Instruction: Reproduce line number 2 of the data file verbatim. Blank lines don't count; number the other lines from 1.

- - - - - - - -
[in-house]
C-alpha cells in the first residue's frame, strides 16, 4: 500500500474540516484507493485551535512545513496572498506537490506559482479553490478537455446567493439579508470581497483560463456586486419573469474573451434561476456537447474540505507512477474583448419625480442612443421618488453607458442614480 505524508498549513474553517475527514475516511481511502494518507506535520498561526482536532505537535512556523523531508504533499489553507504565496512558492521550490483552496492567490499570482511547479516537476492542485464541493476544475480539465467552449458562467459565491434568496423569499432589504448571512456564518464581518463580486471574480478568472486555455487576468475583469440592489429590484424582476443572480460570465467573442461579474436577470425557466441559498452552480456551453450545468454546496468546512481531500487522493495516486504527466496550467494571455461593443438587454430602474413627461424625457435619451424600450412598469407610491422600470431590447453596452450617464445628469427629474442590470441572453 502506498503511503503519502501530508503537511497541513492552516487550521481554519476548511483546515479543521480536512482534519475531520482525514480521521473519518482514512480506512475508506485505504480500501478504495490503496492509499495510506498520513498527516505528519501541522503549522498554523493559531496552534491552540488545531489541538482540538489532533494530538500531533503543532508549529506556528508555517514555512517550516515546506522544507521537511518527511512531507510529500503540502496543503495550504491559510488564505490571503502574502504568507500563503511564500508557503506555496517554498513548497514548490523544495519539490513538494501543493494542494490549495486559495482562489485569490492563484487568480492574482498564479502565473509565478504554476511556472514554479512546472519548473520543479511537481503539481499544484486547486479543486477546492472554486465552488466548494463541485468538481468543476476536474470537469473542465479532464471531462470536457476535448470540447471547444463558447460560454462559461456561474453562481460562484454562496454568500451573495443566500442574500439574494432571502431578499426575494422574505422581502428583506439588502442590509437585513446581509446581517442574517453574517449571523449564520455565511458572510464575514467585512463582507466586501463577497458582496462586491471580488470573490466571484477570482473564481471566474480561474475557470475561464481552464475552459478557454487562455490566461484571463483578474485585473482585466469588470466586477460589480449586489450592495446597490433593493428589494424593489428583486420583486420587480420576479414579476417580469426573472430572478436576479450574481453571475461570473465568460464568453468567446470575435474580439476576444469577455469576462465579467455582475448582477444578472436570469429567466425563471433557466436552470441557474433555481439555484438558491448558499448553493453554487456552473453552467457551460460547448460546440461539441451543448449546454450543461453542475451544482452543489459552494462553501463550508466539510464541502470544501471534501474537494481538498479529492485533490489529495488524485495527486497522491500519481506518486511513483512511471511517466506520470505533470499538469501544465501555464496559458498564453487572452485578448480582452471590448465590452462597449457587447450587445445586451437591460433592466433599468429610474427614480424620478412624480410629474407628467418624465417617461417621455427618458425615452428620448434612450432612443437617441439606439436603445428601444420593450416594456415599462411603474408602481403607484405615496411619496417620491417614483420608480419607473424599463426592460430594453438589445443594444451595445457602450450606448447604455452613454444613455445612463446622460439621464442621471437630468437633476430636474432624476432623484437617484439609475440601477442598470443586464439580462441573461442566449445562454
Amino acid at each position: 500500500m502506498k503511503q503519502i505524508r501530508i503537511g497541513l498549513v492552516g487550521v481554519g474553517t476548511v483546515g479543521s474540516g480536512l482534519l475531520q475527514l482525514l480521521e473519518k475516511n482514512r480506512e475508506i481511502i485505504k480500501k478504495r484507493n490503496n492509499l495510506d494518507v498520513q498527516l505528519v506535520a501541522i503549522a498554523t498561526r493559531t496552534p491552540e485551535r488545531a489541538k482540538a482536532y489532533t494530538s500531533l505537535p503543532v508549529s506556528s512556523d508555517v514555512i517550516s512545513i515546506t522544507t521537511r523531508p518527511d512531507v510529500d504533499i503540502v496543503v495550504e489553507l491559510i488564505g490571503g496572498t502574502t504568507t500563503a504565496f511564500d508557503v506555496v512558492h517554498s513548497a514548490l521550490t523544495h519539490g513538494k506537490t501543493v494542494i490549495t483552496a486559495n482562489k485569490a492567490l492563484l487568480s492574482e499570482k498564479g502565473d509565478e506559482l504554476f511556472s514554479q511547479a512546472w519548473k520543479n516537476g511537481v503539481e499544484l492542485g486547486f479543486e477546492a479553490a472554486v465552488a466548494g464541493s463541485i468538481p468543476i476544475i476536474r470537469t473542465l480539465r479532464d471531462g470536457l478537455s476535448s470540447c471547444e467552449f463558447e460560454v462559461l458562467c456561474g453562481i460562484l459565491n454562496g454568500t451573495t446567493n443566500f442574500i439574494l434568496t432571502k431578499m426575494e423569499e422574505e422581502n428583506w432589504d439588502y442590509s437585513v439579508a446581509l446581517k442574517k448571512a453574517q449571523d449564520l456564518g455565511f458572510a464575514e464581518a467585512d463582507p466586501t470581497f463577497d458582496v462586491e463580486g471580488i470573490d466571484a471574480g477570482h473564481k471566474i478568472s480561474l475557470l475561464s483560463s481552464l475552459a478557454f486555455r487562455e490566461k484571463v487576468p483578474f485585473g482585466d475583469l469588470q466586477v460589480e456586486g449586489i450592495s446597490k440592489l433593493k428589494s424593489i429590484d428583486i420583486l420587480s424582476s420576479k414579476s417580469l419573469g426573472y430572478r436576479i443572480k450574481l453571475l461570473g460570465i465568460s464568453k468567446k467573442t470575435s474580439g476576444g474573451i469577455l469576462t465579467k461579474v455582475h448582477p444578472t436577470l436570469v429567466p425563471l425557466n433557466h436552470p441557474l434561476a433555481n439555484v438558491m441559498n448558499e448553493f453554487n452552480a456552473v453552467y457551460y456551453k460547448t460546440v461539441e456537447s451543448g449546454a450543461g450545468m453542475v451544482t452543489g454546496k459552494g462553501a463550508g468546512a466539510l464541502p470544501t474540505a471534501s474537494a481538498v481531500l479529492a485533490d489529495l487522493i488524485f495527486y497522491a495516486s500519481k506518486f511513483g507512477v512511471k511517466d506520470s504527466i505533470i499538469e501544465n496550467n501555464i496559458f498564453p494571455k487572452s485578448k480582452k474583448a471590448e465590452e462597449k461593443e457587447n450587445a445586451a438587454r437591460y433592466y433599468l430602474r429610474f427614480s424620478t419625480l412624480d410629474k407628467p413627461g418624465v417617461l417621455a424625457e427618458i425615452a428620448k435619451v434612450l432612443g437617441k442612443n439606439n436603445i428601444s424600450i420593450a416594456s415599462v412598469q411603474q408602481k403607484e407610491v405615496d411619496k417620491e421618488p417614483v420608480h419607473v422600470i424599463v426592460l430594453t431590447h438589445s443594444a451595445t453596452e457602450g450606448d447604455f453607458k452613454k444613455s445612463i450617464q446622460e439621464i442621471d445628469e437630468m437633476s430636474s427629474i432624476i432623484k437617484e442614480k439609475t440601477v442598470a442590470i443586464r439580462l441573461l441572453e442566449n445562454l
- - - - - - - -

C-alpha cells in the first residue's frame, strides 16, 4: 500500500474540516484507493485551535512545513496572498506537490506559482479553490478537455446567493439579508470581497483560463456586486419573469474573451434561476456537447474540505507512477474583448419625480442612443421618488453607458442614480 505524508498549513474553517475527514475516511481511502494518507506535520498561526482536532505537535512556523523531508504533499489553507504565496512558492521550490483552496492567490499570482511547479516537476492542485464541493476544475480539465467552449458562467459565491434568496423569499432589504448571512456564518464581518463580486471574480478568472486555455487576468475583469440592489429590484424582476443572480460570465467573442461579474436577470425557466441559498452552480456551453450545468454546496468546512481531500487522493495516486504527466496550467494571455461593443438587454430602474413627461424625457435619451424600450412598469407610491422600470431590447453596452450617464445628469427629474442590470441572453 502506498503511503503519502501530508503537511497541513492552516487550521481554519476548511483546515479543521480536512482534519475531520482525514480521521473519518482514512480506512475508506485505504480500501478504495490503496492509499495510506498520513498527516505528519501541522503549522498554523493559531496552534491552540488545531489541538482540538489532533494530538500531533503543532508549529506556528508555517514555512517550516515546506522544507521537511518527511512531507510529500503540502496543503495550504491559510488564505490571503502574502504568507500563503511564500508557503506555496517554498513548497514548490523544495519539490513538494501543493494542494490549495486559495482562489485569490492563484487568480492574482498564479502565473509565478504554476511556472514554479512546472519548473520543479511537481503539481499544484486547486479543486477546492472554486465552488466548494463541485468538481468543476476536474470537469473542465479532464471531462470536457476535448470540447471547444463558447460560454462559461456561474453562481460562484454562496454568500451573495443566500442574500439574494432571502431578499426575494422574505422581502428583506439588502442590509437585513446581509446581517442574517453574517449571523449564520455565511458572510464575514467585512463582507466586501463577497458582496462586491471580488470573490466571484477570482473564481471566474480561474475557470475561464481552464475552459478557454487562455490566461484571463483578474485585473482585466469588470466586477460589480449586489450592495446597490433593493428589494424593489428583486420583486420587480420576479414579476417580469426573472430572478436576479450574481453571475461570473465568460464568453468567446470575435474580439476576444469577455469576462465579467455582475448582477444578472436570469429567466425563471433557466436552470441557474433555481439555484438558491448558499448553493453554487456552473453552467457551460460547448460546440461539441451543448449546454450543461453542475451544482452543489459552494462553501463550508466539510464541502470544501471534501474537494481538498479529492485533490489529495488524485495527486497522491500519481506518486511513483512511471511517466506520470505533470499538469501544465501555464496559458498564453487572452485578448480582452471590448465590452462597449457587447450587445445586451437591460433592466433599468429610474427614480424620478412624480410629474407628467418624465417617461417621455427618458425615452428620448434612450432612443437617441439606439436603445428601444420593450416594456415599462411603474408602481403607484405615496411619496417620491417614483420608480419607473424599463426592460430594453438589445443594444451595445457602450450606448447604455452613454444613455445612463446622460439621464442621471437630468437633476430636474432624476432623484437617484439609475440601477442598470443586464439580462441573461442566449445562454